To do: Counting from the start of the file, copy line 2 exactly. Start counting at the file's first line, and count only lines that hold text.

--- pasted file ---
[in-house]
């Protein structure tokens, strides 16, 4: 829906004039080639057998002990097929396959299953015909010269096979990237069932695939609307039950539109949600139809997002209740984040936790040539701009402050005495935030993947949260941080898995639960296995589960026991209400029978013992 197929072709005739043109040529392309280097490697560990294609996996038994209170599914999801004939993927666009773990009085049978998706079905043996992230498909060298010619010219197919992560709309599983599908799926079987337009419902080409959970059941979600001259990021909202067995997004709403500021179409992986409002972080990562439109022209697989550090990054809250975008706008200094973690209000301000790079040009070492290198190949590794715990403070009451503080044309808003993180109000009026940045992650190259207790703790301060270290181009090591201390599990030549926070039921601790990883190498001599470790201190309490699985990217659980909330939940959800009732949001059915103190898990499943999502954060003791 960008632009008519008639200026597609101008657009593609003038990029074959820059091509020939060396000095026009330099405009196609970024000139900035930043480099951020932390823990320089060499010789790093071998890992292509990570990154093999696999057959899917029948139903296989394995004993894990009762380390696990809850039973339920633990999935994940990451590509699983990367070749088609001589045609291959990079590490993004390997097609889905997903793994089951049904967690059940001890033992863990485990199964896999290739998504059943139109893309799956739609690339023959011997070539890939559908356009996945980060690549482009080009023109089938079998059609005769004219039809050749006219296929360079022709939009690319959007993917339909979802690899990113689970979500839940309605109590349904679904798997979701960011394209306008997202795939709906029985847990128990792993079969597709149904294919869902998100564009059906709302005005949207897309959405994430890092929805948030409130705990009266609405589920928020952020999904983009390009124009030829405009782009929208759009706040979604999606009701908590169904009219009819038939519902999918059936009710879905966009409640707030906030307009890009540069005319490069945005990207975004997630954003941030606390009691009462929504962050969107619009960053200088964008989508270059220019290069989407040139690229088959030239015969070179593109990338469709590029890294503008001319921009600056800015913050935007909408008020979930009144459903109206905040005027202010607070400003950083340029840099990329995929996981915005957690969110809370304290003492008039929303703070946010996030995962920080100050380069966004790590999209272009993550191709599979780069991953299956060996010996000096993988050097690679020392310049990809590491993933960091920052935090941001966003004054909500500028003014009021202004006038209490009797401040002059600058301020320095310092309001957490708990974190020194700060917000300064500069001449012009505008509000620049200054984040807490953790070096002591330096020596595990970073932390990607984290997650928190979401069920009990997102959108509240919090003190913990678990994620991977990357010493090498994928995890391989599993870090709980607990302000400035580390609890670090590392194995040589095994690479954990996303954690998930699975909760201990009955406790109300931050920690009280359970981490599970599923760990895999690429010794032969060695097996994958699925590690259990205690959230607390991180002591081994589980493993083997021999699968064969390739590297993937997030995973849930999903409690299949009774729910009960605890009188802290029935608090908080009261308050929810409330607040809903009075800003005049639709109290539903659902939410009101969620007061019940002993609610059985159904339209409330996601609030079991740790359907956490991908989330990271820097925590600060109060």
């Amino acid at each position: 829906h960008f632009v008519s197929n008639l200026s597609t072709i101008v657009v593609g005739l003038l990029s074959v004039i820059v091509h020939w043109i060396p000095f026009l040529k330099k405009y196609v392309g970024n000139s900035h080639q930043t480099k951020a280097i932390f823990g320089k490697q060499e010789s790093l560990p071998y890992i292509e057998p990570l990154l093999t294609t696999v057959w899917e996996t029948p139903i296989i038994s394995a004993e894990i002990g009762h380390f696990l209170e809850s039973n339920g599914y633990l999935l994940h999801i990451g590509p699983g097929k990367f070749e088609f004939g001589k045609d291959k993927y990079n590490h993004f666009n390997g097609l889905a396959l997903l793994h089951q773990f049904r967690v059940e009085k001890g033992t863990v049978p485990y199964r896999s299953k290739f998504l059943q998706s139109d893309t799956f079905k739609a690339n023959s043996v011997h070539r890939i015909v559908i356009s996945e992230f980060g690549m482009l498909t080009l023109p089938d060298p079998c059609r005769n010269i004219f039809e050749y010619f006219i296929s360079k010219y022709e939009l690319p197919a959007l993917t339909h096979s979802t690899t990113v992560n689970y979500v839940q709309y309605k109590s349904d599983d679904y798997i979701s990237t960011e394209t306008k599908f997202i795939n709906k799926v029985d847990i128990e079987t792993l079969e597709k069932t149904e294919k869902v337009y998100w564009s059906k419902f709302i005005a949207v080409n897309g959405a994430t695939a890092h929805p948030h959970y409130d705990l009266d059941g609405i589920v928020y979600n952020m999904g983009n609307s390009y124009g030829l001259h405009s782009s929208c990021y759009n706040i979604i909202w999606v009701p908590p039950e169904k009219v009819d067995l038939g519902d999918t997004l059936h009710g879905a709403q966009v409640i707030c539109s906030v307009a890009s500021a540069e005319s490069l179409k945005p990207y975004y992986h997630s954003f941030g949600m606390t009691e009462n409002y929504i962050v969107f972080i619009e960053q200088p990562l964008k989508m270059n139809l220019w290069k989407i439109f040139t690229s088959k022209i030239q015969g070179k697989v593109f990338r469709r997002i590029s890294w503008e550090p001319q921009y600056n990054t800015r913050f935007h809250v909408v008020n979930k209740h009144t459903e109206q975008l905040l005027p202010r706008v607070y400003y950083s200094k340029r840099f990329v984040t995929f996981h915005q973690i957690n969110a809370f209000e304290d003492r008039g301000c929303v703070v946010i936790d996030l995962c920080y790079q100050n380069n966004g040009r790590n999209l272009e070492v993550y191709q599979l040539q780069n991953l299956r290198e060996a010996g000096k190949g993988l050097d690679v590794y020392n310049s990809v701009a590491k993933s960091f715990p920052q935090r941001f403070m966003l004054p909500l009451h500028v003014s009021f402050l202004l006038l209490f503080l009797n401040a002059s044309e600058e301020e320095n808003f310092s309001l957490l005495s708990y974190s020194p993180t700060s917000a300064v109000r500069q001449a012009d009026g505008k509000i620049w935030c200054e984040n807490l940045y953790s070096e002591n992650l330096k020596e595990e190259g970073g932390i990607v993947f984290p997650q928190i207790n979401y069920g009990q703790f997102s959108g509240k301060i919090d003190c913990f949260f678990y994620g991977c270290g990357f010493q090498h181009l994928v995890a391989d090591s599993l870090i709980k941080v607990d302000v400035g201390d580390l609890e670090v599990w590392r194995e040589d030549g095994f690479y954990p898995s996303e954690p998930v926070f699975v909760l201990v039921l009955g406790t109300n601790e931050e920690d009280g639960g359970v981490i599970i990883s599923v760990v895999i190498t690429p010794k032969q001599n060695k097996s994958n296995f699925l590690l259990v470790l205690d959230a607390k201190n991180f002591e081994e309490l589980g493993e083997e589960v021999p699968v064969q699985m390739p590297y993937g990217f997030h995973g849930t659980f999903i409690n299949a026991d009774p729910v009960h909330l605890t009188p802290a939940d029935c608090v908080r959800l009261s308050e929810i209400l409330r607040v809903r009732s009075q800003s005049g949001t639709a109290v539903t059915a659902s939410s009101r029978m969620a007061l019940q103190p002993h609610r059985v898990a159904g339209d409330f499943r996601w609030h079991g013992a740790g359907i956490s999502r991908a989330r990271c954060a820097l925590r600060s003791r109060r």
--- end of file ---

């Protein structure tokens, strides 16, 4: 829906004039080639057998002990097929396959299953015909010269096979990237069932695939609307039950539109949600139809997002209740984040936790040539701009402050005495935030993947949260941080898995639960296995589960026991209400029978013992 197929072709005739043109040529392309280097490697560990294609996996038994209170599914999801004939993927666009773990009085049978998706079905043996992230498909060298010619010219197919992560709309599983599908799926079987337009419902080409959970059941979600001259990021909202067995997004709403500021179409992986409002972080990562439109022209697989550090990054809250975008706008200094973690209000301000790079040009070492290198190949590794715990403070009451503080044309808003993180109000009026940045992650190259207790703790301060270290181009090591201390599990030549926070039921601790990883190498001599470790201190309490699985990217659980909330939940959800009732949001059915103190898990499943999502954060003791 960008632009008519008639200026597609101008657009593609003038990029074959820059091509020939060396000095026009330099405009196609970024000139900035930043480099951020932390823990320089060499010789790093071998890992292509990570990154093999696999057959899917029948139903296989394995004993894990009762380390696990809850039973339920633990999935994940990451590509699983990367070749088609001589045609291959990079590490993004390997097609889905997903793994089951049904967690059940001890033992863990485990199964896999290739998504059943139109893309799956739609690339023959011997070539890939559908356009996945980060690549482009080009023109089938079998059609005769004219039809050749006219296929360079022709939009690319959007993917339909979802690899990113689970979500839940309605109590349904679904798997979701960011394209306008997202795939709906029985847990128990792993079969597709149904294919869902998100564009059906709302005005949207897309959405994430890092929805948030409130705990009266609405589920928020952020999904983009390009124009030829405009782009929208759009706040979604999606009701908590169904009219009819038939519902999918059936009710879905966009409640707030906030307009890009540069005319490069945005990207975004997630954003941030606390009691009462929504962050969107619009960053200088964008989508270059220019290069989407040139690229088959030239015969070179593109990338469709590029890294503008001319921009600056800015913050935007909408008020979930009144459903109206905040005027202010607070400003950083340029840099990329995929996981915005957690969110809370304290003492008039929303703070946010996030995962920080100050380069966004790590999209272009993550191709599979780069991953299956060996010996000096993988050097690679020392310049990809590491993933960091920052935090941001966003004054909500500028003014009021202004006038209490009797401040002059600058301020320095310092309001957490708990974190020194700060917000300064500069001449012009505008509000620049200054984040807490953790070096002591330096020596595990970073932390990607984290997650928190979401069920009990997102959108509240919090003190913990678990994620991977990357010493090498994928995890391989599993870090709980607990302000400035580390609890670090590392194995040589095994690479954990996303954690998930699975909760201990009955406790109300931050920690009280359970981490599970599923760990895999690429010794032969060695097996994958699925590690259990205690959230607390991180002591081994589980493993083997021999699968064969390739590297993937997030995973849930999903409690299949009774729910009960605890009188802290029935608090908080009261308050929810409330607040809903009075800003005049639709109290539903659902939410009101969620007061019940002993609610059985159904339209409330996601609030079991740790359907956490991908989330990271820097925590600060109060």